Hunger, the condition of being physically undernourished, is a childhood experience which creates an unbridgeable gulf between poor and rich children, but is not in itself revolutionizing. It arouses hatred of property owners far less often than it provokes envy, servility and stealing, as, for instance, in the case of gangs of destitute children. If we tried to base our work among children simply upon hunger, we should find that such a basis was too narrow, for we want to reach many more children than those who are actually starving; moreover, poverty is never absolute but relative to whoever owns more. What matters, therefore, is how we handle the envy and submissiveness which develop out of constant privation and act as a brake on revolutionary feeling. Observations have shown that identification with older, class-conscious siblings or with parents is the strongest stimulus to revolutionary feeling in children, but this occurs only rarely. Just one revolutionary child brought up without religion can stir up an entire school, but unless this effect is properly organized, it will remain merely accidental. The texts which the party distributed to children in Germany had little effect because they put more emphasis on slogans that had to be learned by heart than on arousing the children's interest in real revolutionary problems and issues.
Anticipating objections from children's organization leaders on a local and national scale (objections that are never substantiated or based on practical experience), I must insist that the way to make children react most readily and actively to political questions is to discuss sexual problems, especially if one also succeeds in establishing a certain comradely relationship with the children. Sexual repression in the life of children is so directly felt by every child, while problems of class are, initially at least, so difficult for him to grasp, that the question of choice hardly arises here. Early information on sex, provided it is truthful, not only creates a very close bond with the person supplying it, not only removes the distrust that children generally feel for adults, but also provides the soundest basis for non-religious thinking and consequently for a class sense.
Here again, the difficulty lies not so much in children as in the adults who work with them. Starting with sexual information it is easy to go on to teach facts about capital and the church which a child would otherwise find difficult or impossible to assimilate. But in order to achieve success in this positive aspect of the work it is necessary to have a precise understanding of the child's inhibitions, which, later on in his life, will turn into reactionary bondage. You enter a peasant's cottage in the mountains; the parents are socialist sympathizers, yet as soon as a child is introduced to the stranger he is told, "Say good day to the gentleman", "Say thank you", etc., and so the child cringes and creeps and becomes "good".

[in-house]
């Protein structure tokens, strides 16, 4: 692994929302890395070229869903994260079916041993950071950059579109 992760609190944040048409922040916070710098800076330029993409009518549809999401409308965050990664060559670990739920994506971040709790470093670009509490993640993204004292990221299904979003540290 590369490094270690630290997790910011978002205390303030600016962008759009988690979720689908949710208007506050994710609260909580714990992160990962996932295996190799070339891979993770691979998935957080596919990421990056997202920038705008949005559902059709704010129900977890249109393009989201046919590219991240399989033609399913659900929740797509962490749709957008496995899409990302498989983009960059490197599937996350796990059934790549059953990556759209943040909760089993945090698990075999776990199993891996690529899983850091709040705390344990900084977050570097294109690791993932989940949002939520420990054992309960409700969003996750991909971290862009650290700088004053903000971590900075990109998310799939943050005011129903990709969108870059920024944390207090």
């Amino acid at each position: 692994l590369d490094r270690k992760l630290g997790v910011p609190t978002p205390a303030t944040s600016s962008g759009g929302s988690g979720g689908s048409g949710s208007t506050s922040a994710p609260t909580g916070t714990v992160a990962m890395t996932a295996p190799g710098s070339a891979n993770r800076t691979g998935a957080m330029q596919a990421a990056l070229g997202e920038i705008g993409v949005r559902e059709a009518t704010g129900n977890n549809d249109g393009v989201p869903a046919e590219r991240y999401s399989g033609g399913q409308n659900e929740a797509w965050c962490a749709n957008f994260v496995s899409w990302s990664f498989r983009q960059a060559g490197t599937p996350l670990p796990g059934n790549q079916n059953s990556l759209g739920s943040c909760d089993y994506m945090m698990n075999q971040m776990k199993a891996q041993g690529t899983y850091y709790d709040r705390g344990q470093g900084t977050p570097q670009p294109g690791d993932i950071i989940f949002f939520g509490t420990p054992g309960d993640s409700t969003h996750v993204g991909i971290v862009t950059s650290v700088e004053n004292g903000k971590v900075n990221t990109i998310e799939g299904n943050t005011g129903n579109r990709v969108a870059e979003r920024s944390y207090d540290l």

Ideological struggle against what is known as "being good" should be one of the important tasks of the proletarian front. Unfortunately, a serious obstacle is created by the proletarian educators' own bourgeois deformation. Old wives' tales, bogeys and intimidations ("Wait till I fetch the policeman") are among the most powerful weapons of political reaction. Every proletarian father (with only rare exceptions) coming home from a day's coolie work at the factory takes out his frustration on his child. Here at least he wants to be the master; and being a master implies having someone to bully, if not the dog, then the child. Child-beating, of course, is part and parcel of this attitude. But it isn't enough to understand this, not enough to refrain from beating one's own children; what is needed is propaganda on the broadest international scale. Any mother seen beating her child in the street should be publicly challenged; such a measure, if carried out in an organized fashion, would soon engage every body in a struggle for the child as a member of society, against the treatment of children as family chattels.
Some people would no doubt be in favor of "owning" children and, consequently, of having the right to beat them; but others, the overwhelming majority of whom know nothing whatsoever about communism, would be against the notion, and this would draw them directly into the class struggle, i.e., it would engage and activate them a thousand times more effectively and usefully than leaflets pushed under the door which would only be thrown unread into the wastepaper basket. Of course we cannot give all the details here, or issue precise instructions. Socialists in the capitalist countries must not wait to be told what to do; they must act out of their innermost sense of what is right and useful to our cause and of what is wrong and harmful to it. We should talk less about the need for initiative in the junior organizations and do more to pinpoint those areas of social life where such initiative could be applied. To do this we must thoroughly revise all our propaganda methods. We must replace paper wisdom with live issues; we must not be afraid of making mistakes -- such fears lead to apathy -- but must be prepared to make mistakes, if need be, and then correct them.